Our findings show that trade-exposed sectors are more emission-intensive than sheltered sectors, and that intensifying trade tends to further increase the emission intensity of traded goods. One possible mechanism underlying this positive correlation is based on fossil fuels as production factors. In fact, we find that coal abundance leads both to a specialization in “dirty” sectors and to an increase of emissions per output when controlling for sector structure: a fossil fuel endowment effect.

Considering trade and paying due attention to fossil fuel markets, specifically coal, appears crucial when designing CO2 reduction strategies. Many of the most carbon-intensive countries are also developing economies. With economic growth, emission intensity tends to decline, but insufficiently to compensate the direct effect of income on emissions. The net effect of an income rise is thus to increase overall emissions. Although our analysis does not offer immediate solutions to disconnect income growth and increased trade from increased emissions, it offers some insights into the drivers, and as such, is helpful to pave the way for future effective measures.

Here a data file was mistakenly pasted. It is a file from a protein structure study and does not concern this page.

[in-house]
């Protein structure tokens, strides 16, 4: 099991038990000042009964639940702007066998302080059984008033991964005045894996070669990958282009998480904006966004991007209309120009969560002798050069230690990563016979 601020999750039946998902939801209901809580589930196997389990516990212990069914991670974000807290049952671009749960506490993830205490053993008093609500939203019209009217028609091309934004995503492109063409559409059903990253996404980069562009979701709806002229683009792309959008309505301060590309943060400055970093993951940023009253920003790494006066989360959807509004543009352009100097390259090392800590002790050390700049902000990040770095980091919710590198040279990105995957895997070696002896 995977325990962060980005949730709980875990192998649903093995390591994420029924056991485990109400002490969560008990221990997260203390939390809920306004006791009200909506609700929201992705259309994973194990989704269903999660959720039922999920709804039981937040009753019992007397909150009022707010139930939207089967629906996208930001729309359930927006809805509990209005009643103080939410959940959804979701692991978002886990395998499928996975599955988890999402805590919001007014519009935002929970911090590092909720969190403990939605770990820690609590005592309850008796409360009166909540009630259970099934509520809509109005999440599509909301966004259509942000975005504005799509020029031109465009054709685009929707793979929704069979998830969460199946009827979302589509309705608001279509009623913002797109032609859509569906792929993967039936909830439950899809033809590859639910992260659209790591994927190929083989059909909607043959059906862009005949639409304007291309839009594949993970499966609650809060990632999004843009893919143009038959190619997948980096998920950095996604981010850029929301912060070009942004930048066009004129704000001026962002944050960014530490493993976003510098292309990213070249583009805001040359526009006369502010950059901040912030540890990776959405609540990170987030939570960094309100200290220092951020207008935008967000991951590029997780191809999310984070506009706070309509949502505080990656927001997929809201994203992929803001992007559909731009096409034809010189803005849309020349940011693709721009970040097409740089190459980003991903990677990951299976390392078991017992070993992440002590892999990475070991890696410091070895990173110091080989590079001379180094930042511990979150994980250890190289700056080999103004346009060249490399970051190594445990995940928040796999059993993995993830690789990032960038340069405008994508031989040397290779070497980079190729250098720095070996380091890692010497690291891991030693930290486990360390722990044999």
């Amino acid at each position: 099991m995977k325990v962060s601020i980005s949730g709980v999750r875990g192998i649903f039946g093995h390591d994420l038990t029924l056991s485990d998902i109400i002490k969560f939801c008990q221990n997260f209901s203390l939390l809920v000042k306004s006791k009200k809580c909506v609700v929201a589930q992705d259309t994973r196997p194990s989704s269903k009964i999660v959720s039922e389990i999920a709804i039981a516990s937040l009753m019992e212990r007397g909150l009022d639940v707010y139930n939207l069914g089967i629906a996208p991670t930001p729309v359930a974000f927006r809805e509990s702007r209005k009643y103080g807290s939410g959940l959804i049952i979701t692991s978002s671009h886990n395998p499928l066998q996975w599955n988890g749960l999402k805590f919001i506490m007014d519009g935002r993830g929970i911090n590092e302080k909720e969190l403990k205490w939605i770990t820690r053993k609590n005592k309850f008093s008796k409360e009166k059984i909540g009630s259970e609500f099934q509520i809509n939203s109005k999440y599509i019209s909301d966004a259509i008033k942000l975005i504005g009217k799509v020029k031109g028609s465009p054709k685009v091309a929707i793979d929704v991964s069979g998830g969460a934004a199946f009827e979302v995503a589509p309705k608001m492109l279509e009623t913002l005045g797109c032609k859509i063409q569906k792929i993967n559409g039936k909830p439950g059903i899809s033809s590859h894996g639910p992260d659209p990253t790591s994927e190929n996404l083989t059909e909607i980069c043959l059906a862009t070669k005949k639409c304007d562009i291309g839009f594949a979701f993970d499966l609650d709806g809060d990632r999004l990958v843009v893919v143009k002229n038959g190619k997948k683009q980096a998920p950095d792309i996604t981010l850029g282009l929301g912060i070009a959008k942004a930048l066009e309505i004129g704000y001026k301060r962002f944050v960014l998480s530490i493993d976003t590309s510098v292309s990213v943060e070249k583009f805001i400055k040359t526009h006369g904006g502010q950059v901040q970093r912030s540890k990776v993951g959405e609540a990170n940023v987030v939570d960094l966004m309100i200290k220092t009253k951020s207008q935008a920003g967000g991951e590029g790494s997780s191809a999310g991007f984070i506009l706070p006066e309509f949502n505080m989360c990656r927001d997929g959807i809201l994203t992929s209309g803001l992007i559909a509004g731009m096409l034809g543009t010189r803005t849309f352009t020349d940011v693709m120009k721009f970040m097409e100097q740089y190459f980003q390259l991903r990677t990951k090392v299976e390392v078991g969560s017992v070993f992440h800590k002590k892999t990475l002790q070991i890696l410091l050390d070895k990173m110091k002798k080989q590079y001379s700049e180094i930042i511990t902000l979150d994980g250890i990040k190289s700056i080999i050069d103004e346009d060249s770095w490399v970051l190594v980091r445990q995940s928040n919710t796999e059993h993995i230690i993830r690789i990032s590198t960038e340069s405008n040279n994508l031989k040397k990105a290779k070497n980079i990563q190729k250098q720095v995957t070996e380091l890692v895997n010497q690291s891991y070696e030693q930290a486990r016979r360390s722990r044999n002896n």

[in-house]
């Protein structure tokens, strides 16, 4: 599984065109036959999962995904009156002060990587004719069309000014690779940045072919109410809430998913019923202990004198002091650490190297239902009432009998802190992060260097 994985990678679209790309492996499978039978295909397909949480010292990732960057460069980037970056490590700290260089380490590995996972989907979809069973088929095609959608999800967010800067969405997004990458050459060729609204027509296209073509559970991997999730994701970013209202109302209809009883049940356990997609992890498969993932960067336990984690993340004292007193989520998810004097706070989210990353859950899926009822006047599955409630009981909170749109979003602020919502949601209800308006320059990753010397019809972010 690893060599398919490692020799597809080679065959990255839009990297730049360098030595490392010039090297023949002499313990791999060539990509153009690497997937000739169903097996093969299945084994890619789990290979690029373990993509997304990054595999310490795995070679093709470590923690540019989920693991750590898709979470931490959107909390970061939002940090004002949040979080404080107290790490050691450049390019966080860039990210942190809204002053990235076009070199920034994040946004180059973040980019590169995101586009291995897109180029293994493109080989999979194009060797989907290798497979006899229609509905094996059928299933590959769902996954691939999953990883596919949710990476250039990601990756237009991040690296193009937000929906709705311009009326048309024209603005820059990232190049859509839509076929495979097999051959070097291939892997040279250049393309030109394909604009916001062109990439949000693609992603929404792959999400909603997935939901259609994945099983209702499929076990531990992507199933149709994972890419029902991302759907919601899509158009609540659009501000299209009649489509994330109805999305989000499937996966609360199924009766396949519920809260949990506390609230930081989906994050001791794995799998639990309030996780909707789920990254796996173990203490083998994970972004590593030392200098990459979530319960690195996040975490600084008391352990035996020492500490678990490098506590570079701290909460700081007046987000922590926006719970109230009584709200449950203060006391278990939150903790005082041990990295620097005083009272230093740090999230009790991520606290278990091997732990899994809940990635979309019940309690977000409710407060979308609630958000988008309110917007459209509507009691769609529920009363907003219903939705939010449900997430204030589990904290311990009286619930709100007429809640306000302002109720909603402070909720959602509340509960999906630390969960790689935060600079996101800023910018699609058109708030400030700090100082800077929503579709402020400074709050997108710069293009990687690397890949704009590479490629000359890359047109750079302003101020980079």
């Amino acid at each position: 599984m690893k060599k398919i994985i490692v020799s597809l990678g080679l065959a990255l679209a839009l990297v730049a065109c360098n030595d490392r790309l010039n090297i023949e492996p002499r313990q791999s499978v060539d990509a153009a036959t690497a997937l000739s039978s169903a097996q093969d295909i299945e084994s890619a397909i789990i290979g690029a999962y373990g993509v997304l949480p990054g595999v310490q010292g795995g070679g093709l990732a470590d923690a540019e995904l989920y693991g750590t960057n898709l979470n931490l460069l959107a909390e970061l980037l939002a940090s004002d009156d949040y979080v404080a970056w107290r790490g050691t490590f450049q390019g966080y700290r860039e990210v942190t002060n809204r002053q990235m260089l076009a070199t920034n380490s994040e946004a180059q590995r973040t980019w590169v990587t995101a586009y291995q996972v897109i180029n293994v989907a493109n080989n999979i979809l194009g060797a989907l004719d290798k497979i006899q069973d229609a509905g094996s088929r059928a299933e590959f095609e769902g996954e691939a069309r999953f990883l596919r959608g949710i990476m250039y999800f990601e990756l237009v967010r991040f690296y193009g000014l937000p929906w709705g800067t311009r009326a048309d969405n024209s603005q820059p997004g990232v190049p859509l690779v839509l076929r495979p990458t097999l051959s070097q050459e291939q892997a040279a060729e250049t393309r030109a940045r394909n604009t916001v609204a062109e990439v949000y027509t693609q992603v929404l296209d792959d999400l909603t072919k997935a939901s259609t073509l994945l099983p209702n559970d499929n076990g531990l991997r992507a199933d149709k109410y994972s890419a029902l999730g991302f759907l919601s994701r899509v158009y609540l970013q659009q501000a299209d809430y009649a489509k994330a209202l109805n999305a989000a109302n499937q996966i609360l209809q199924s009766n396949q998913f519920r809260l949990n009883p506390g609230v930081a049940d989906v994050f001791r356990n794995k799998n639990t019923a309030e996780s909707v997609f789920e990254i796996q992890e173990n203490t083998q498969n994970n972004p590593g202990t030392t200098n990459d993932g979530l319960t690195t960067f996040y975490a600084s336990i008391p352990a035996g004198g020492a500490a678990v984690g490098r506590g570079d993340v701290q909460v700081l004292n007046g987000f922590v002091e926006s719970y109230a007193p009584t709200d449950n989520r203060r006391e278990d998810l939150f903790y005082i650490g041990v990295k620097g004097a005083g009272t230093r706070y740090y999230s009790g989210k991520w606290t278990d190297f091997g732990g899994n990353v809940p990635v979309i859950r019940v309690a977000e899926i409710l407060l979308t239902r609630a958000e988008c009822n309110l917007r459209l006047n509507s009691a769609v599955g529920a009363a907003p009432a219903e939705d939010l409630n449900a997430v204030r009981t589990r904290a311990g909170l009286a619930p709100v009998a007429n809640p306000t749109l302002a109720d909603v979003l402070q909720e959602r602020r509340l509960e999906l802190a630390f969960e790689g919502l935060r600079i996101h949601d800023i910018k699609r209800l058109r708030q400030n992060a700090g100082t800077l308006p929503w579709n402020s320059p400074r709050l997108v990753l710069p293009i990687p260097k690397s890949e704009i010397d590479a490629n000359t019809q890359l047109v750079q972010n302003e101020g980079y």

Our results are also relevant for international organizations, such as the WTO, the OECD, and the UN, working on international cooperation in terms of climate and trade policies. Better understanding linkages among trade partners and the importance of fossil fuel drivers allows them to propose empirically sound and comprehensive policy measures. With the principle of “common but differentiated responsibilities” the Kyoto Protocol ignited a discussion about a “fair” allocation of greenhouse gas emission rights and the corresponding mitigation costs. Meetings of the Conference of the Parties (COPs) have largely discussed this interpretation. Our results highlight that carbon leakage effects must be present in these discussions.